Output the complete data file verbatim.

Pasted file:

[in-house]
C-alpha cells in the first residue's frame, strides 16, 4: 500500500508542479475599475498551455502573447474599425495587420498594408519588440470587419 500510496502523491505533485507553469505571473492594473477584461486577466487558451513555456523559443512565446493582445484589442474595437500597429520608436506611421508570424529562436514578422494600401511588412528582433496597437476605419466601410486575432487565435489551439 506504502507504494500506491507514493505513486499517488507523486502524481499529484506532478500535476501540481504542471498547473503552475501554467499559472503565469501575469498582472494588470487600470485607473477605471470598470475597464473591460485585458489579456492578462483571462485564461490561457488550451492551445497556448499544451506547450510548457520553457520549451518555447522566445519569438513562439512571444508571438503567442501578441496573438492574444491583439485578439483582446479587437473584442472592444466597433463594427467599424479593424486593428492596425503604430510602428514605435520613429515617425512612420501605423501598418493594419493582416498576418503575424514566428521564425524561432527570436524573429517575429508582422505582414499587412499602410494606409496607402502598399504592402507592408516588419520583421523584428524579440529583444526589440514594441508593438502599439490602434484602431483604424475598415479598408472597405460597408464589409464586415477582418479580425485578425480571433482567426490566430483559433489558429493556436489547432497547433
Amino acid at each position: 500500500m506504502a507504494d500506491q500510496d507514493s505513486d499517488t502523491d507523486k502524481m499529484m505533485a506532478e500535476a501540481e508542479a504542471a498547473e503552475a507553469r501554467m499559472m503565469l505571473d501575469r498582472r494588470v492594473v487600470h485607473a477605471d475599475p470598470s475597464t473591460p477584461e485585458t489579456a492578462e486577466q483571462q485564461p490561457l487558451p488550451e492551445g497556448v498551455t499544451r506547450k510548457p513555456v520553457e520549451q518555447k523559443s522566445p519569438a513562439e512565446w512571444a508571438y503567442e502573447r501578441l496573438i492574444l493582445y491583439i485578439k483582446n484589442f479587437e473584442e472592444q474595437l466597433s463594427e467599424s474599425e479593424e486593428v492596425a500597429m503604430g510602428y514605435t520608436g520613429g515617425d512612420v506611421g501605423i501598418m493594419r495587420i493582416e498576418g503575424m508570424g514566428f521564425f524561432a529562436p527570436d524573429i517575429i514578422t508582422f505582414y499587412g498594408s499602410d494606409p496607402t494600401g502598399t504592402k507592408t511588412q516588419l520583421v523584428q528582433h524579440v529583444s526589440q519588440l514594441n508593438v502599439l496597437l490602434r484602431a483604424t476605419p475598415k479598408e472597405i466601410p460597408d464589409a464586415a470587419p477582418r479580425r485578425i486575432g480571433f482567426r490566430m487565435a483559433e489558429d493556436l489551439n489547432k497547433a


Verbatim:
[in-house]
C-alpha cells in the first residue's frame, strides 16, 4: 500500500508542479475599475498551455502573447474599425495587420498594408519588440470587419 500510496502523491505533485507553469505571473492594473477584461486577466487558451513555456523559443512565446493582445484589442474595437500597429520608436506611421508570424529562436514578422494600401511588412528582433496597437476605419466601410486575432487565435489551439 506504502507504494500506491507514493505513486499517488507523486502524481499529484506532478500535476501540481504542471498547473503552475501554467499559472503565469501575469498582472494588470487600470485607473477605471470598470475597464473591460485585458489579456492578462483571462485564461490561457488550451492551445497556448499544451506547450510548457520553457520549451518555447522566445519569438513562439512571444508571438503567442501578441496573438492574444491583439485578439483582446479587437473584442472592444466597433463594427467599424479593424486593428492596425503604430510602428514605435520613429515617425512612420501605423501598418493594419493582416498576418503575424514566428521564425524561432527570436524573429517575429508582422505582414499587412499602410494606409496607402502598399504592402507592408516588419520583421523584428524579440529583444526589440514594441508593438502599439490602434484602431483604424475598415479598408472597405460597408464589409464586415477582418479580425485578425480571433482567426490566430483559433489558429493556436489547432497547433
Amino acid at each position: 500500500m506504502a507504494d500506491q500510496d507514493s505513486d499517488t502523491d507523486k502524481m499529484m505533485a506532478e500535476a501540481e508542479a504542471a498547473e503552475a507553469r501554467m499559472m503565469l505571473d501575469r498582472r494588470v492594473v487600470h485607473a477605471d475599475p470598470s475597464t473591460p477584461e485585458t489579456a492578462e486577466q483571462q485564461p490561457l487558451p488550451e492551445g497556448v498551455t499544451r506547450k510548457p513555456v520553457e520549451q518555447k523559443s522566445p519569438a513562439e512565446w512571444a508571438y503567442e502573447r501578441l496573438i492574444l493582445y491583439i485578439k483582446n484589442f479587437e473584442e472592444q474595437l466597433s463594427e467599424s474599425e479593424e486593428v492596425a500597429m503604430g510602428y514605435t520608436g520613429g515617425d512612420v506611421g501605423i501598418m493594419r495587420i493582416e498576418g503575424m508570424g514566428f521564425f524561432a529562436p527570436d524573429i517575429i514578422t508582422f505582414y499587412g498594408s499602410d494606409p496607402t494600401g502598399t504592402k507592408t511588412q516588419l520583421v523584428q528582433h524579440v529583444s526589440q519588440l514594441n508593438v502599439l496597437l490602434r484602431a483604424t476605419p475598415k479598408e472597405i466601410p460597408d464589409a464586415a470587419p477582418r479580425r485578425i486575432g480571433f482567426r490566430m487565435a483559433e489558429d493556436l489551439n489547432k497547433a